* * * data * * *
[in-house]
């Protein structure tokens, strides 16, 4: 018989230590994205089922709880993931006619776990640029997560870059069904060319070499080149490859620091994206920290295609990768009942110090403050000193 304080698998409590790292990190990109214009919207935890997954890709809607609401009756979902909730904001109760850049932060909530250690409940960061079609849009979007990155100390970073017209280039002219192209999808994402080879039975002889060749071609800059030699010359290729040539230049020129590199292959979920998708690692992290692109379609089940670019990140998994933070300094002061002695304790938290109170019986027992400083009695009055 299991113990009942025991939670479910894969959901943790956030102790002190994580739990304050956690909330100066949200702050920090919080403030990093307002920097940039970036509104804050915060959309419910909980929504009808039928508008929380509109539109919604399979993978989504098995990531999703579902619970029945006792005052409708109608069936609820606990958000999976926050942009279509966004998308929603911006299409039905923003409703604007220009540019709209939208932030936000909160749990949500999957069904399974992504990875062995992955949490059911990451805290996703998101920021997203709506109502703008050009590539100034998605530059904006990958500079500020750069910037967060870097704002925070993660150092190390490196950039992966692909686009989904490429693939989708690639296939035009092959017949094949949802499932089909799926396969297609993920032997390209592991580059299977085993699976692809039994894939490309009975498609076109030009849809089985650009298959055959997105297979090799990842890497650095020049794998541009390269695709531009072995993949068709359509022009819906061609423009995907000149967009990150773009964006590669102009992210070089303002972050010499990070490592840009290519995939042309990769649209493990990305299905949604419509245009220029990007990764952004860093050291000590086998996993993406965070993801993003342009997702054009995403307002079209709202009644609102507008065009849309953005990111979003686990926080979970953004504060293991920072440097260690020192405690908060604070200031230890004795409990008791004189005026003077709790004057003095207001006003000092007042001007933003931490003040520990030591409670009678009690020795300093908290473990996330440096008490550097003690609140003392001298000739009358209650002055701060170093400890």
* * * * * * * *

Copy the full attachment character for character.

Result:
[in-house]
């Protein structure tokens, strides 16, 4: 018989230590994205089922709880993931006619776990640029997560870059069904060319070499080149490859620091994206920290295609990768009942110090403050000193 304080698998409590790292990190990109214009919207935890997954890709809607609401009756979902909730904001109760850049932060909530250690409940960061079609849009979007990155100390970073017209280039002219192209999808994402080879039975002889060749071609800059030699010359290729040539230049020129590199292959979920998708690692992290692109379609089940670019990140998994933070300094002061002695304790938290109170019986027992400083009695009055 299991113990009942025991939670479910894969959901943790956030102790002190994580739990304050956690909330100066949200702050920090919080403030990093307002920097940039970036509104804050915060959309419910909980929504009808039928508008929380509109539109919604399979993978989504098995990531999703579902619970029945006792005052409708109608069936609820606990958000999976926050942009279509966004998308929603911006299409039905923003409703604007220009540019709209939208932030936000909160749990949500999957069904399974992504990875062995992955949490059911990451805290996703998101920021997203709506109502703008050009590539100034998605530059904006990958500079500020750069910037967060870097704002925070993660150092190390490196950039992966692909686009989904490429693939989708690639296939035009092959017949094949949802499932089909799926396969297609993920032997390209592991580059299977085993699976692809039994894939490309009975498609076109030009849809089985650009298959055959997105297979090799990842890497650095020049794998541009390269695709531009072995993949068709359509022009819906061609423009995907000149967009990150773009964006590669102009992210070089303002972050010499990070490592840009290519995939042309990769649209493990990305299905949604419509245009220029990007990764952004860093050291000590086998996993993406965070993801993003342009997702054009995403307002079209709202009644609102507008065009849309953005990111979003686990926080979970953004504060293991920072440097260690020192405690908060604070200031230890004795409990008791004189005026003077709790004057003095207001006003000092007042001007933003931490003040520990030591409670009678009690020795300093908290473990996330440096008490550097003690609140003392001298000739009358209650002055701060170093400890």